The measure is also opposed by most local government officials, including the Sacramento County Board of Supervisors, City Council, state Sen. Deborah Ortiz and Assemblyman Darrel Steinberg.
County Supervisor Illa Collin, one of the most outspoken elected officials opposing the project, said the measure, which is 48 pages, leaves several loopholes that would allow Myers to shift many of the infrastructure costs to taxpayers.
“It opens a huge can of worms,” said Collin. “It exempts him from a lot of the normal standards.”
For example, the measure says the county must approve a financing plan for an eight-mile road to connect Deer Creek Hills to Highway 50. But it is silent on just what that plan entails. Although Myers has said he will pay for the road himself, the ballot language makes no guarantees. The development could also increase traffic congestion on the nearby Jackson Highway, which already has the worst traffic grade, “Level of service F,” during peak hours.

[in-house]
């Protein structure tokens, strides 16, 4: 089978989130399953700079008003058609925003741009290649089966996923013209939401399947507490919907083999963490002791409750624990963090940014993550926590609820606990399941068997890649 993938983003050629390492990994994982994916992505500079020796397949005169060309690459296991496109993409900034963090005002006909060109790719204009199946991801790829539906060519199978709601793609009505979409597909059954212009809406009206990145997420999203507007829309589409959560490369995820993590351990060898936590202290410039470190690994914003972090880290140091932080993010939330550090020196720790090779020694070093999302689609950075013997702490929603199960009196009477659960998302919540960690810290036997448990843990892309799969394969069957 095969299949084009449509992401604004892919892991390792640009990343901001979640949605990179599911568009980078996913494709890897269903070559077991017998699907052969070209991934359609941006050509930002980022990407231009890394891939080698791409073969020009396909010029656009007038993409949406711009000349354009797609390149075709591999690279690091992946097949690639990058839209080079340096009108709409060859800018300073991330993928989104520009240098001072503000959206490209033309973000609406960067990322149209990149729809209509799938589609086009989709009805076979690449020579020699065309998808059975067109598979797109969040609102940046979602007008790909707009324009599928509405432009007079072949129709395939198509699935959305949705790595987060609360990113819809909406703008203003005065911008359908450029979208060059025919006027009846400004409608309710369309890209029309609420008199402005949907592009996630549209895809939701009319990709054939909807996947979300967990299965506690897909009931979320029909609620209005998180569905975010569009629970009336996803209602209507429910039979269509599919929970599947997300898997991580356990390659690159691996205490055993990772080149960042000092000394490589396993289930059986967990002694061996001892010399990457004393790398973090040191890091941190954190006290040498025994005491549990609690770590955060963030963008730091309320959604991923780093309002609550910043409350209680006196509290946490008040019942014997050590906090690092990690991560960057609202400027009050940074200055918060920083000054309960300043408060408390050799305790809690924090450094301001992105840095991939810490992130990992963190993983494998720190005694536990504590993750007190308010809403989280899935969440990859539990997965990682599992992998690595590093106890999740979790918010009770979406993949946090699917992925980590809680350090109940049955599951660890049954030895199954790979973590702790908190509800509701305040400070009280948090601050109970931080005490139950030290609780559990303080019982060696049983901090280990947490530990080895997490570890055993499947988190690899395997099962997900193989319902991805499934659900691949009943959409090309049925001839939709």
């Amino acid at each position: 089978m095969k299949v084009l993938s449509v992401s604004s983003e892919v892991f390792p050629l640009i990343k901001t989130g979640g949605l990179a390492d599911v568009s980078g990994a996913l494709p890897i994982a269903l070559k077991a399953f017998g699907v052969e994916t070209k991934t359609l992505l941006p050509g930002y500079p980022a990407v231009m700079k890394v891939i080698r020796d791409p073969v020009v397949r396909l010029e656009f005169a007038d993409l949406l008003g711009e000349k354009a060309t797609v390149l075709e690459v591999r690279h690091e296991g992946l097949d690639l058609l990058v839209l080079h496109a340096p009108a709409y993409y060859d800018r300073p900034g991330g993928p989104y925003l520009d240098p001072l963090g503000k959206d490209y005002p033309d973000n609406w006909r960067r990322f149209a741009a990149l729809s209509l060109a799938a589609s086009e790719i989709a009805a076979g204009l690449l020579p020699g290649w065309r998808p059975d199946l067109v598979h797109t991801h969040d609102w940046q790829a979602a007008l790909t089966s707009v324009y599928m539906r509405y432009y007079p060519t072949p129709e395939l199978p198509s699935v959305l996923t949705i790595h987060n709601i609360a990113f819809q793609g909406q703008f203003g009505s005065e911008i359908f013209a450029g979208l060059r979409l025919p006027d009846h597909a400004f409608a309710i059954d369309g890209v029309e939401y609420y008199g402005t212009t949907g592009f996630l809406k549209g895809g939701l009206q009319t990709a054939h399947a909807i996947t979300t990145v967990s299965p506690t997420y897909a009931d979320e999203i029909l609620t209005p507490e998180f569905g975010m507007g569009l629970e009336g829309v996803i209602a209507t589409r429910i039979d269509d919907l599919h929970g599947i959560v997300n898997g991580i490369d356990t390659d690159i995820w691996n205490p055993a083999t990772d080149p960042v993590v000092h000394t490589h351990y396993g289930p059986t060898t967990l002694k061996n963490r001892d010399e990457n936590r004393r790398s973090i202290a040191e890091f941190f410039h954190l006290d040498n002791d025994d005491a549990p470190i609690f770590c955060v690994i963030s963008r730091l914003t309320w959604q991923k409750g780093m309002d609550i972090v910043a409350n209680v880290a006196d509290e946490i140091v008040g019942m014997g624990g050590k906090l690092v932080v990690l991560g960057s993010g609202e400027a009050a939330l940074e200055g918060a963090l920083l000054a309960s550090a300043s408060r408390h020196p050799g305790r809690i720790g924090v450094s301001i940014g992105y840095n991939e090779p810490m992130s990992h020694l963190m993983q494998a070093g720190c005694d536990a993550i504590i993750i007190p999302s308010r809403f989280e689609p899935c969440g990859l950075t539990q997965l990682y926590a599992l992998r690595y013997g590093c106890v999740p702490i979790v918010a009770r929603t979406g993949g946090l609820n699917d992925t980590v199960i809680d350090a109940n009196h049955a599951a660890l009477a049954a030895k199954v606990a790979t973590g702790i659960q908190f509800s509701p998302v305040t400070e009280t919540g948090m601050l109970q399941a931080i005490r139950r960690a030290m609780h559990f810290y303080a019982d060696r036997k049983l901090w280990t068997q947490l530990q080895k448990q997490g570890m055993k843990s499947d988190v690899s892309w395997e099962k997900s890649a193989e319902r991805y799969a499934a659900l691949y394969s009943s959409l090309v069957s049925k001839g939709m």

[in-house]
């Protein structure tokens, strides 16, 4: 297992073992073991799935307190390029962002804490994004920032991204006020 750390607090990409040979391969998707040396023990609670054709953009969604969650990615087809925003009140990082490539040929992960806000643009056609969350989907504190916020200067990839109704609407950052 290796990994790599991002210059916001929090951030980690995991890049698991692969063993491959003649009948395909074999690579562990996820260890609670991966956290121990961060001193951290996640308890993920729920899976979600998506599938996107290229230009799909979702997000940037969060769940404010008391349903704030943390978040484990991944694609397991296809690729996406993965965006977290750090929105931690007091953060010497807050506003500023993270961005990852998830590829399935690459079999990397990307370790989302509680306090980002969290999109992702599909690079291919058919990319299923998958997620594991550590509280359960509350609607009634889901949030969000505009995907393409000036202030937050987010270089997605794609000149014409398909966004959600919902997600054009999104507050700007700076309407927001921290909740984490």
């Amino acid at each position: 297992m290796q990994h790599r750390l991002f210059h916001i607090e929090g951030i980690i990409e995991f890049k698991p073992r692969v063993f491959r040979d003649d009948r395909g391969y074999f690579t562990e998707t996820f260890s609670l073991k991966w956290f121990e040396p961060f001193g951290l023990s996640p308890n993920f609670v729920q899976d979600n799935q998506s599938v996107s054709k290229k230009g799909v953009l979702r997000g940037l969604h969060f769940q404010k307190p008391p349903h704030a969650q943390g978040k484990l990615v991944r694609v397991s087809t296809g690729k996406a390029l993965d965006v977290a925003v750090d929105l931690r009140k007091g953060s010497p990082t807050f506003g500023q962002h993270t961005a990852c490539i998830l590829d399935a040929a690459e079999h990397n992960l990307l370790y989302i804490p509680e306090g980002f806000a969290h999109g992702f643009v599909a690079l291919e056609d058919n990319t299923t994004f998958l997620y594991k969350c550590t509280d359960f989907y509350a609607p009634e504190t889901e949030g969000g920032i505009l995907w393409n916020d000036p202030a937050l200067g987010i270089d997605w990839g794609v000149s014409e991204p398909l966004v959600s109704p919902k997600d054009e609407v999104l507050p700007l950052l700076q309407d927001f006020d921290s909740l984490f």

Similarly, no mention is made of who will foot the bill for police and fire services to this far-flung portion of the county.
And it’s not entirely clear where the water needed for the residents will come from. Myers had proposed taking water from the Cosumnes River during high flow years, and storing it underground, but it is not clear whether there would be enough available, and the development might necessitate pumping groundwater from other areas.
And the measure’s senior-zoning provision would make it easier to get approval for these kinds of seniors’ projects, even if they lie outside the USB. County planner Martin Strauss said he expects it won’t be long after passage of measure O that someone else applies under the senior-housing zoning for another project outside the USB.